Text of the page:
The Pencil by MikeJenny

VIEWS: 19 PAGES: 19

									The Pencil
Pencil Pointers
    History of Pencils
    Pencil grades and Paper
    Method of Sharpening and hand position
    Tips and Techniques
    Eraser selection




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The Pencil as a Tool
    A logical and ready tool for the beginner to
     the advanced artist.
    All artists use the pencil for making
     preliminary sketches and studies before
     completion in other media.
    Freedom of handling, least amount of time to
     use, and easy to find.


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Pencil Factoids
Did you know…
  A pencil can write in zero gravity, upside down and
  underwater.
 --A single pencil can write up to 45,000 words
 --Wooden pencils date back to the 16th century
 --George Washington is said to have used a short
  pencil in surveying the Ohio Territory 1762




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More Pencil Factoids
    --Leonardo da Vinci often sketched in pencil.
    --The writer John Steinbeck used as many as 60
     pencils daily.
    --Thomas Edison kept a three-inch-long pencil in his
     pocket for note taking.
    --Civil War soldiers were issued pencils as standard
     equipment.
    --One pencil draws a line up to 35 miles.



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History of the Pencil
• From the time of the Egyptian Pharaohs, scribing
  instruments helped document man’s history and art.
• The first scribing tools were actually long, thin strips of
  metal that marked light lines and images onto papyrus.
  Later, slim sticks of lead were used which left darker, more
  lasting marks.
• For over a century, lead has not been used in pencils.
  Modern pencils have graphite cores but the term “lead” is
  still the designation of the pencil grade.




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Composition of the Pencil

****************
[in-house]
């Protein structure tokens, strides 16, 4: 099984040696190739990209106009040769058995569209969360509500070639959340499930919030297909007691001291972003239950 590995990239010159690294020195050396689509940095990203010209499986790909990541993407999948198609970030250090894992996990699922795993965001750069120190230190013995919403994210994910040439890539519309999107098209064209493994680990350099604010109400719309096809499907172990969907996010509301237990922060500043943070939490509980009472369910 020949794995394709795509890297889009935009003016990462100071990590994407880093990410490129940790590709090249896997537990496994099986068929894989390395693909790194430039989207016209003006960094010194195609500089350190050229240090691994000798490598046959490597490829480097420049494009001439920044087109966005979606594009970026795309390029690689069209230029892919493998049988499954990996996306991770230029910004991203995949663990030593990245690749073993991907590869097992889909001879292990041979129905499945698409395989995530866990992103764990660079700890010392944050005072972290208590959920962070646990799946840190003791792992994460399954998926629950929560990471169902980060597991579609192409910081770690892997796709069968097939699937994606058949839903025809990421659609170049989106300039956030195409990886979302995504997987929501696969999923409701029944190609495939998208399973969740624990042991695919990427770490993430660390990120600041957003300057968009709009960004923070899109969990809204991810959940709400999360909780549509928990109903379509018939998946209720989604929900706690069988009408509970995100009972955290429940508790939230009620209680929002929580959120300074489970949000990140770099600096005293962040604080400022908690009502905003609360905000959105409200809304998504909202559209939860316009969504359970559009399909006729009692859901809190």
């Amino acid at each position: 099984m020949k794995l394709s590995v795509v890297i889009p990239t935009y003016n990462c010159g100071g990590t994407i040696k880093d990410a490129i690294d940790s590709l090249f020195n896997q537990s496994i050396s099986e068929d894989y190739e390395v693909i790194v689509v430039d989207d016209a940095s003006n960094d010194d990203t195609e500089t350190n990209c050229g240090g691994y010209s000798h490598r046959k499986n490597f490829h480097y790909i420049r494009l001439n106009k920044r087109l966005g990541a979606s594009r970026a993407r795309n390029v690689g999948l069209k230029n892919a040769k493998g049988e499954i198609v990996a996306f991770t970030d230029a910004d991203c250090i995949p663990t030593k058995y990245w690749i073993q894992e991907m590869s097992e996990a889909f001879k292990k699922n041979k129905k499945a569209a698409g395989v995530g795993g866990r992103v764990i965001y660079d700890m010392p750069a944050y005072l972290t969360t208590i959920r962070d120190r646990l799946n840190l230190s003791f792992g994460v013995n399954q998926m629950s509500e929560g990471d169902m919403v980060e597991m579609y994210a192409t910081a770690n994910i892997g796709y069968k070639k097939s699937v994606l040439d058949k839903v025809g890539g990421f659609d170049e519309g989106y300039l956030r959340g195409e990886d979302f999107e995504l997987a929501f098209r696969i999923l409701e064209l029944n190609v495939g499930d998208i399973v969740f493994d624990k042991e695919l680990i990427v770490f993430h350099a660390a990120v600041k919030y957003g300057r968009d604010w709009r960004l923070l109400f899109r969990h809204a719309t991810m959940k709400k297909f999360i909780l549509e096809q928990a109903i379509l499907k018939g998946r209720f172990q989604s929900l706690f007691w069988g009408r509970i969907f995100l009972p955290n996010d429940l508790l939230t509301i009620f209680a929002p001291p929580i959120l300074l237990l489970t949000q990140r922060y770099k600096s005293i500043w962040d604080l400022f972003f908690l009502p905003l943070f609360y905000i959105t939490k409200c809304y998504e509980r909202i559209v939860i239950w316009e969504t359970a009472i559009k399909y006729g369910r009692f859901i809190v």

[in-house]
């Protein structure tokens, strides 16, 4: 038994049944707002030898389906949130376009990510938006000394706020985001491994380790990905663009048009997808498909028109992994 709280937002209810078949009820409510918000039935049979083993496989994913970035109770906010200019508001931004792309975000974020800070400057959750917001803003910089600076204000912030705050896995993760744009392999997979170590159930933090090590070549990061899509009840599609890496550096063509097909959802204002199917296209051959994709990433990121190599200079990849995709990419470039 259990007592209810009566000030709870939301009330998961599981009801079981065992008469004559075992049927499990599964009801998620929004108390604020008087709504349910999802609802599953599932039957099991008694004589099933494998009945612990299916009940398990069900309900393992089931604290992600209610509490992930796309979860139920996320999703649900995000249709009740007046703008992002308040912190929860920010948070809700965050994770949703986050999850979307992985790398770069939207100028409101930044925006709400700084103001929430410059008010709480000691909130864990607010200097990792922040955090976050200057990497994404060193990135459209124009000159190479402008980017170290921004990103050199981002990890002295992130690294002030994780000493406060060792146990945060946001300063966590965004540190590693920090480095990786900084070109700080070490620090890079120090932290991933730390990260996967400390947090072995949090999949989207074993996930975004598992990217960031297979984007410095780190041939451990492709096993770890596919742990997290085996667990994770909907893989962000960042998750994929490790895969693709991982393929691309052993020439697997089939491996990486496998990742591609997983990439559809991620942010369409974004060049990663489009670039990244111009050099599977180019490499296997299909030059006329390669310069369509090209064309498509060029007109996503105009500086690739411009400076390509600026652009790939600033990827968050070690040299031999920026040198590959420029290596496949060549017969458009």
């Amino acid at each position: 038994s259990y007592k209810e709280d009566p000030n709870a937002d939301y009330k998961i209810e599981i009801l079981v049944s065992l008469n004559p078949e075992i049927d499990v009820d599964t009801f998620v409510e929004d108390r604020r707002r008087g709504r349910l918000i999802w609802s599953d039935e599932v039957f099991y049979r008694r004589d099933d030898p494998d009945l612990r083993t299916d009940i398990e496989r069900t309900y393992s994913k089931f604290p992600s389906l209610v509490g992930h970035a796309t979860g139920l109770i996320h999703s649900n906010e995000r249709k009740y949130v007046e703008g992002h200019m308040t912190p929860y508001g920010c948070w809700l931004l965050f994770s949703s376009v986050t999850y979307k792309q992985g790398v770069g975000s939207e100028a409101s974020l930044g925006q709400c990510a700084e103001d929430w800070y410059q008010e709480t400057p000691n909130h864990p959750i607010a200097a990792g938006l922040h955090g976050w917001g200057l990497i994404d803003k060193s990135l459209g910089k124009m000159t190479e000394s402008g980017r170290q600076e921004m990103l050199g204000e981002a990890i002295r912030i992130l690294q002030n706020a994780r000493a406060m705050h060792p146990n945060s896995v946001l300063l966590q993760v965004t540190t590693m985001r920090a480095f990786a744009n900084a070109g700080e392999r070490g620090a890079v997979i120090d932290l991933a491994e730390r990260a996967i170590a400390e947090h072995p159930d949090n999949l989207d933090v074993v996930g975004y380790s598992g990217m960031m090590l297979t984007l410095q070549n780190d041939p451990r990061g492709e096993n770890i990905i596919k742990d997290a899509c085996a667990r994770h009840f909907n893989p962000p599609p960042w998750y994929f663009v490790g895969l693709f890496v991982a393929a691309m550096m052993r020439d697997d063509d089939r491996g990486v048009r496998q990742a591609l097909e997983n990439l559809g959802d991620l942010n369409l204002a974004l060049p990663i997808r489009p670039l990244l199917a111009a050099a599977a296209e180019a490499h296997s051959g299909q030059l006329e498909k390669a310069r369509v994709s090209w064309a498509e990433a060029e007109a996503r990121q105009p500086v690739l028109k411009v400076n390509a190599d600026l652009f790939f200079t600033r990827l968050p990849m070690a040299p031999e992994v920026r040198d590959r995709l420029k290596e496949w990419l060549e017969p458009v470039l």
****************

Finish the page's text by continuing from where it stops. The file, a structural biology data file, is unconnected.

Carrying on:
    Graphite in the core of today’s pencil is a precise
     mixture of clay and graphite, crushed into a fine
     powder to which water is added, then pressed from
     the mixture and air-dried. It is then re-ground,
     forming an ultra -fine powder to which water is
     added to make a soft paste. The paste is then
     formed into long thin pencil length sticks and heated
     in a special oven to 1800 degrees to insure a
     smooth, hard lead with uniformity.



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How the Pencil is Made
  Construction of the wood pencil holder has been
    the same for decades.
  Large blocks of wood are cut into slats. The slats
    are grooved and lead is placed into the slats and
    glued together.
  The exterior profile is shaped. At this point, blades
    slice through the remaining bit of wood that
    remains between the two halves to make
    individual sticks.
  Sanding follows this step and up to eight coats of
    paint are applied.

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Making pencils
     The final step to the traditional pencil is the
     addition of the metal collar, or ferule, that
     holds the eraser.
    Tons of erasers are made for the 2.8 billion
     pencils made each year in the U.S. however
     in Europe most pencils do not have erasers.



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How Pencil Grades are Made
    To create the different grades of pencils, the
     hardness or softness of lead is achieved by adding
     more or less graphite to the mixture.
    Graphite and clay can be combined from the grade